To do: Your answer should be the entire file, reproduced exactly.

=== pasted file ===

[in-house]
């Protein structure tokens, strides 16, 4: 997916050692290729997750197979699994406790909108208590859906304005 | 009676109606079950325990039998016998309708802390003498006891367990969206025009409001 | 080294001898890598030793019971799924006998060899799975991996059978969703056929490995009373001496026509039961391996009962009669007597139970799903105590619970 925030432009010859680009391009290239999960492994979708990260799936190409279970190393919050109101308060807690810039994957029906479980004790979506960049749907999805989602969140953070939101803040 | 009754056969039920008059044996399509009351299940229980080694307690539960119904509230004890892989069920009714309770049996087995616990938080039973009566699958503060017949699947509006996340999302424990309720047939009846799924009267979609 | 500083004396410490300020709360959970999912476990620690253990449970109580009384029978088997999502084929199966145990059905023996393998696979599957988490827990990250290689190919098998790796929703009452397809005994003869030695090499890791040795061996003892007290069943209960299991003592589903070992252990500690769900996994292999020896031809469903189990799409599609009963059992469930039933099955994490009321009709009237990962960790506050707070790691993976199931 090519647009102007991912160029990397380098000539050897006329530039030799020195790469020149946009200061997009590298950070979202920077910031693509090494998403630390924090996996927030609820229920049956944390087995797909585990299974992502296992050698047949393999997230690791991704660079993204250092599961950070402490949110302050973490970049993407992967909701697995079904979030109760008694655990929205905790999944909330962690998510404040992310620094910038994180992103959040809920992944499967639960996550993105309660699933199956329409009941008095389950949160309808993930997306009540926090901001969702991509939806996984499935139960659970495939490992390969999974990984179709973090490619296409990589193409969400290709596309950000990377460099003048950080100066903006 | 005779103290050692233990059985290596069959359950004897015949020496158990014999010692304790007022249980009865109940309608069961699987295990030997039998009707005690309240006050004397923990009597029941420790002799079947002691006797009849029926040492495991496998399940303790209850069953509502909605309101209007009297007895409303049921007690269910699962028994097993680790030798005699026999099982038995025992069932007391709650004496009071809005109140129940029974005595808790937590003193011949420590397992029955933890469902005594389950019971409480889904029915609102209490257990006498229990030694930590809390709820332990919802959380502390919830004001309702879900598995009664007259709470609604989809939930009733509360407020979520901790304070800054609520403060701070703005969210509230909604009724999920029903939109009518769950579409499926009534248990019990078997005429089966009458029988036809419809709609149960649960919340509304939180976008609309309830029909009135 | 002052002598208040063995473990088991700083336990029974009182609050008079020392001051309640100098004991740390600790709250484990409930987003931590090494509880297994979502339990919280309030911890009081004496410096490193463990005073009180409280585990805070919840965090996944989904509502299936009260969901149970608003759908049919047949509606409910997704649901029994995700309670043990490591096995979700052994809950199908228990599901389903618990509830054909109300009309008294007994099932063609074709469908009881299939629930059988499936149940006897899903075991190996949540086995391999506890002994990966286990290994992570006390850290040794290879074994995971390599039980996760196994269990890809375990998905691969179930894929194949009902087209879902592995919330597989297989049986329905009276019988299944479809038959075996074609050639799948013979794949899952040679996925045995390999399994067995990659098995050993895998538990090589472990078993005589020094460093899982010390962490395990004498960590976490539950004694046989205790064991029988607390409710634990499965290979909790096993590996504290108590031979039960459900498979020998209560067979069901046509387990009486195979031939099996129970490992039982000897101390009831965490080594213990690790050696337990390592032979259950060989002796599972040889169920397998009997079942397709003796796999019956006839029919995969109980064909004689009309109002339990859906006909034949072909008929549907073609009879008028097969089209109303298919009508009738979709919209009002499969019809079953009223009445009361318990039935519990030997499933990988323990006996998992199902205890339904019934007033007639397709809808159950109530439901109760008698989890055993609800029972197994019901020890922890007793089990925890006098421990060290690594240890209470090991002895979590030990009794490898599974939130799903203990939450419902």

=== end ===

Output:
[in-house]
């Protein structure tokens, strides 16, 4: 997916050692290729997750197979699994406790909108208590859906304005 | 009676109606079950325990039998016998309708802390003498006891367990969206025009409001 | 080294001898890598030793019971799924006998060899799975991996059978969703056929490995009373001496026509039961391996009962009669007597139970799903105590619970 925030432009010859680009391009290239999960492994979708990260799936190409279970190393919050109101308060807690810039994957029906479980004790979506960049749907999805989602969140953070939101803040 | 009754056969039920008059044996399509009351299940229980080694307690539960119904509230004890892989069920009714309770049996087995616990938080039973009566699958503060017949699947509006996340999302424990309720047939009846799924009267979609 | 500083004396410490300020709360959970999912476990620690253990449970109580009384029978088997999502084929199966145990059905023996393998696979599957988490827990990250290689190919098998790796929703009452397809005994003869030695090499890791040795061996003892007290069943209960299991003592589903070992252990500690769900996994292999020896031809469903189990799409599609009963059992469930039933099955994490009321009709009237990962960790506050707070790691993976199931 090519647009102007991912160029990397380098000539050897006329530039030799020195790469020149946009200061997009590298950070979202920077910031693509090494998403630390924090996996927030609820229920049956944390087995797909585990299974992502296992050698047949393999997230690791991704660079993204250092599961950070402490949110302050973490970049993407992967909701697995079904979030109760008694655990929205905790999944909330962690998510404040992310620094910038994180992103959040809920992944499967639960996550993105309660699933199956329409009941008095389950949160309808993930997306009540926090901001969702991509939806996984499935139960659970495939490992390969999974990984179709973090490619296409990589193409969400290709596309950000990377460099003048950080100066903006 | 005779103290050692233990059985290596069959359950004897015949020496158990014999010692304790007022249980009865109940309608069961699987295990030997039998009707005690309240006050004397923990009597029941420790002799079947002691006797009849029926040492495991496998399940303790209850069953509502909605309101209007009297007895409303049921007690269910699962028994097993680790030798005699026999099982038995025992069932007391709650004496009071809005109140129940029974005595808790937590003193011949420590397992029955933890469902005594389950019971409480889904029915609102209490257990006498229990030694930590809390709820332990919802959380502390919830004001309702879900598995009664007259709470609604989809939930009733509360407020979520901790304070800054609520403060701070703005969210509230909604009724999920029903939109009518769950579409499926009534248990019990078997005429089966009458029988036809419809709609149960649960919340509304939180976008609309309830029909009135 | 002052002598208040063995473990088991700083336990029974009182609050008079020392001051309640100098004991740390600790709250484990409930987003931590090494509880297994979502339990919280309030911890009081004496410096490193463990005073009180409280585990805070919840965090996944989904509502299936009260969901149970608003759908049919047949509606409910997704649901029994995700309670043990490591096995979700052994809950199908228990599901389903618990509830054909109300009309008294007994099932063609074709469908009881299939629930059988499936149940006897899903075991190996949540086995391999506890002994990966286990290994992570006390850290040794290879074994995971390599039980996760196994269990890809375990998905691969179930894929194949009902087209879902592995919330597989297989049986329905009276019988299944479809038959075996074609050639799948013979794949899952040679996925045995390999399994067995990659098995050993895998538990090589472990078993005589020094460093899982010390962490395990004498960590976490539950004694046989205790064991029988607390409710634990499965290979909790096993590996504290108590031979039960459900498979020998209560067979069901046509387990009486195979031939099996129970490992039982000897101390009831965490080594213990690790050696337990390592032979259950060989002796599972040889169920397998009997079942397709003796796999019956006839029919995969109980064909004689009309109002339990859906006909034949072909008929549907073609009879008028097969089209109303298919009508009738979709919209009002499969019809079953009223009445009361318990039935519990030997499933990988323990006996998992199902205890339904019934007033007639397709809808159950109530439901109760008698989890055993609800029972197994019901020890922890007793089990925890006098421990060290690594240890209470090991002895979590030990009794490898599974939130799903203990939450419902």